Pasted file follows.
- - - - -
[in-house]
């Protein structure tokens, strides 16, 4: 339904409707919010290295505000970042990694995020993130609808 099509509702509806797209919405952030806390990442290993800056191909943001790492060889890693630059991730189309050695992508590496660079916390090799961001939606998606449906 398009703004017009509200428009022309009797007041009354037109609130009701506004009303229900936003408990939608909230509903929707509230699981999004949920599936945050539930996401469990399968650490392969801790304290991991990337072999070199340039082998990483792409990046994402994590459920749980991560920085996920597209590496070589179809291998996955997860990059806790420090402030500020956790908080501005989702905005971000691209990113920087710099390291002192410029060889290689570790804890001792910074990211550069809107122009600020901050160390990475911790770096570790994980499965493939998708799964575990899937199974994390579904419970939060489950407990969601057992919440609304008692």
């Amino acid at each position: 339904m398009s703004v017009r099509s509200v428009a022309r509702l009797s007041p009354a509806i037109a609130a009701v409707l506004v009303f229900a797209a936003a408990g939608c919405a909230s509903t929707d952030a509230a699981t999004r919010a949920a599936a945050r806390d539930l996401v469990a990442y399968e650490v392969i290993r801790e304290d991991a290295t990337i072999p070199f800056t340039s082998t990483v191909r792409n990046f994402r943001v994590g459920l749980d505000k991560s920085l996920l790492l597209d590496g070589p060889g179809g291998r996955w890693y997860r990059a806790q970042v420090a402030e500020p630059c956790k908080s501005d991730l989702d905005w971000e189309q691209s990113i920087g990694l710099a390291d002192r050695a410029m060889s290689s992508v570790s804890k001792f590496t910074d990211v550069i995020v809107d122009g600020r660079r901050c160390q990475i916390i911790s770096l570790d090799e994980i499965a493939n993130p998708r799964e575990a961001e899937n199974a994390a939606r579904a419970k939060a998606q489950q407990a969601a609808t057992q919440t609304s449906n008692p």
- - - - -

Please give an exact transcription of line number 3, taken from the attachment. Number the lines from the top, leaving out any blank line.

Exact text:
């Amino acid at each position: 339904m398009s703004v017009r099509s509200v428009a022309r509702l009797s007041p009354a509806i037109a609130a009701v409707l506004v009303f229900a797209a936003a408990g939608c919405a909230s509903t929707d952030a509230a699981t999004r919010a949920a599936a945050r806390d539930l996401v469990a990442y399968e650490v392969i290993r801790e304290d991991a290295t990337i072999p070199f800056t340039s082998t990483v191909r792409n990046f994402r943001v994590g459920l749980d505000k991560s920085l996920l790492l597209d590496g070589p060889g179809g291998r996955w890693y997860r990059a806790q970042v420090a402030e500020p630059c956790k908080s501005d991730l989702d905005w971000e189309q691209s990113i920087g990694l710099a390291d002192r050695a410029m060889s290689s992508v570790s804890k001792f590496t910074d990211v550069i995020v809107d122009g600020r660079r901050c160390q990475i916390i911790s770096l570790d090799e994980i499965a493939n993130p998708r799964e575990a961001e899937n199974a994390a939606r579904a419970k939060a998606q489950q407990a969601a609808t057992q919440t609304s449906n008692p």